The use of the term “reasonable” in the second sentence of
1.04(a) does not exhaust the meaning of the terms “conscionable” and
“unconscionable,” though it is certainly also true that a lawyer as a party to
a client-attorney contract has a duty to charge unreasonable fees and that he
is not entitled to collect them by the contract, since his breach is material.  


Of course, it may also be true that if an attorney-client
agreement, arrangement, or contract is itself unconscionable, then the fees
specified in that contract are also unconscionable. They surely must be
unreasonable under contract law, at least because the contract has bad faith
built into it.  Plainly, if the
relationships outlined here are correct, all unconscionable fees are
unreasonable, though not all unreasonable fees, while uncollectable under
contract law, are not in and of themselves unconscionable. (Crumbs are not
slices, and slices are not loaves, though if crumbs have mold on them, the
slice should almost certainly not be eaten, nor—probably—should the loaf,
especially because not all poisons are visible.)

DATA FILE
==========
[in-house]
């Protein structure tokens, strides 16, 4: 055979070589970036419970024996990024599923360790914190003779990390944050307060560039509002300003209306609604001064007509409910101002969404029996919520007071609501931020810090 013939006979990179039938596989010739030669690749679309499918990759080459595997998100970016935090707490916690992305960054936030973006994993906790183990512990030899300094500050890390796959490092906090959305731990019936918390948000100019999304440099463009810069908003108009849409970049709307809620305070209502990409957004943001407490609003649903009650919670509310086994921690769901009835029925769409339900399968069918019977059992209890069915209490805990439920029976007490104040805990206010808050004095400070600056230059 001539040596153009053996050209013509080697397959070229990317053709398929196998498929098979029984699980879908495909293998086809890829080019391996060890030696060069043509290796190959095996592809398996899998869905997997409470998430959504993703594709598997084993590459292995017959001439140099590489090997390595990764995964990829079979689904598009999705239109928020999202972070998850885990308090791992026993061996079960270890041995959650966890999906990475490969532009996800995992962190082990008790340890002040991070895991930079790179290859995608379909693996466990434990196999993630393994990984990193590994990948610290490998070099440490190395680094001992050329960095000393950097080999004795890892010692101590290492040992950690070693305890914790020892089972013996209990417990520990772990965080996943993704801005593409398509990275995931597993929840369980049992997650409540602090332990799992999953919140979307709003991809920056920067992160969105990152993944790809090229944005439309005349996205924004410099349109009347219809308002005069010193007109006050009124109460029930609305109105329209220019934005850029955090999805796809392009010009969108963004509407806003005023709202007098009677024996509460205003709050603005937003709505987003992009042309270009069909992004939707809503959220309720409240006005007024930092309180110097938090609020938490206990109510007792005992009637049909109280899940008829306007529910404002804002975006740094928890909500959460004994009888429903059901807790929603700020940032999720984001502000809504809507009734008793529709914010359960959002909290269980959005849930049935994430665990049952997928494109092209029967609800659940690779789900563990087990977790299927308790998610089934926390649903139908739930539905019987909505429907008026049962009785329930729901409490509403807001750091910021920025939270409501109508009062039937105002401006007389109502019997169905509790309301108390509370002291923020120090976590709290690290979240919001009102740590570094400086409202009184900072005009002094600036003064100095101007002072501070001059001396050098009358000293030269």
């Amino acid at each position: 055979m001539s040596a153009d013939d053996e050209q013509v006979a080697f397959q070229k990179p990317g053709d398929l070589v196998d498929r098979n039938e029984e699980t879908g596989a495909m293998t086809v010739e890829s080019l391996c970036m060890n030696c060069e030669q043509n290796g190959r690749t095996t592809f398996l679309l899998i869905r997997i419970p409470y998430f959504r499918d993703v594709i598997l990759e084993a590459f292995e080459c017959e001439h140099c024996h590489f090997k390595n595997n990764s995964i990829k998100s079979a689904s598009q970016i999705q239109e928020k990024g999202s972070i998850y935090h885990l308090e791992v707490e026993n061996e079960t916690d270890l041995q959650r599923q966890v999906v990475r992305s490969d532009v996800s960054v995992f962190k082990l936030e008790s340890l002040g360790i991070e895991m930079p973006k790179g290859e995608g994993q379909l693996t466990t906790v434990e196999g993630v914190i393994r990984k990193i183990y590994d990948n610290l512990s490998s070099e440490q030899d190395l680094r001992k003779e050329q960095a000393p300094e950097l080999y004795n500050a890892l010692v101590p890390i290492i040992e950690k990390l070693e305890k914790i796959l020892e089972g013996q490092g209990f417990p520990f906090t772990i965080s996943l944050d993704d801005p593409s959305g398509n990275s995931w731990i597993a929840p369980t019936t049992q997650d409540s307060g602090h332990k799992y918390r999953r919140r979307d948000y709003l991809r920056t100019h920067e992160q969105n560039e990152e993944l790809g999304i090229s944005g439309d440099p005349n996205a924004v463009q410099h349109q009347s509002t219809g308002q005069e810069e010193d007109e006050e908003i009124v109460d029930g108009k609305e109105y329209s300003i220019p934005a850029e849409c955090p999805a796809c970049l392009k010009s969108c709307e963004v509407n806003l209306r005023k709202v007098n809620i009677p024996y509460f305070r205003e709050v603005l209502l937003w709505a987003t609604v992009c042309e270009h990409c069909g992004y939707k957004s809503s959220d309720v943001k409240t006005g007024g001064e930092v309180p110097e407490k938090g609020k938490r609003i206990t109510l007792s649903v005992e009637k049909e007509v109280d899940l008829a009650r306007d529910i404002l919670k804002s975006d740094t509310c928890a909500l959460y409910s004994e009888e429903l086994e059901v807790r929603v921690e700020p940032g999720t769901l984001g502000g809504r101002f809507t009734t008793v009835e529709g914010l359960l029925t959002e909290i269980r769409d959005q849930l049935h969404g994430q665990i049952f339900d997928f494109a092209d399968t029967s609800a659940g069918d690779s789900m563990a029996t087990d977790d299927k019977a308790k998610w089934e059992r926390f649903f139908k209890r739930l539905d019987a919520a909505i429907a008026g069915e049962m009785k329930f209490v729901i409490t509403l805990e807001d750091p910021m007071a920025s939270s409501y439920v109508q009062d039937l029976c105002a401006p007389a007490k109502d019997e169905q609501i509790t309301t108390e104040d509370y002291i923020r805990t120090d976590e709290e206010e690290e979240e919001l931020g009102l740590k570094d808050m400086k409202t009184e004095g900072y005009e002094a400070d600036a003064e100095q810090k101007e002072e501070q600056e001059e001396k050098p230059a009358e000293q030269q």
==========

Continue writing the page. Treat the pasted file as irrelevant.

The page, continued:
There is a good deal more to be said, of course, but that’s
all for now. In closing, however, it is good to keep in mind that 1.04 is a disciplinary rule; the law of fiduciary duties consists of other rules and principles; and the law of ordinary contracts consists of yet another set of rules and principles.  In the midst of this “jungle,” it must always be remembered that lawyers are fiduciaries, and those rules apply to them. (I use the word “jungle” partly because it is a cliche-is metaphor for complexity, but it is also a good thing to remember that the ethical rules governing rules (whether disciplinary or not, whether rules of law or otherwise) and the law and ethics of fiduciaries are itertwined.  

Michael Sean Quinn, Ph.D.,
J.D. Etc.

The Law Firm of Michael Sean Quinn and

Quinn and Quinn

                                 1300 West Lynn Street, Suite 208

                                             Austin,
Texas 78703

                                                 (512)
296-2594

                                            (512)
344-9466 – Fax

                                E-mail:  mquinn@msquinnlaw.com

Originally posted on 08/18/2015 @ 8:48 pm

Michael Sean Quinn, PhD, JD, CPCU, Etc

Michael Sean Quinn, PhD, JD, CPCU, Etc. (530)

One of Texas's leading insurance scholars, Michael Sean Quinn is a past chair of the Insurance Section of the State Bar of Texas and has a broad legal practice.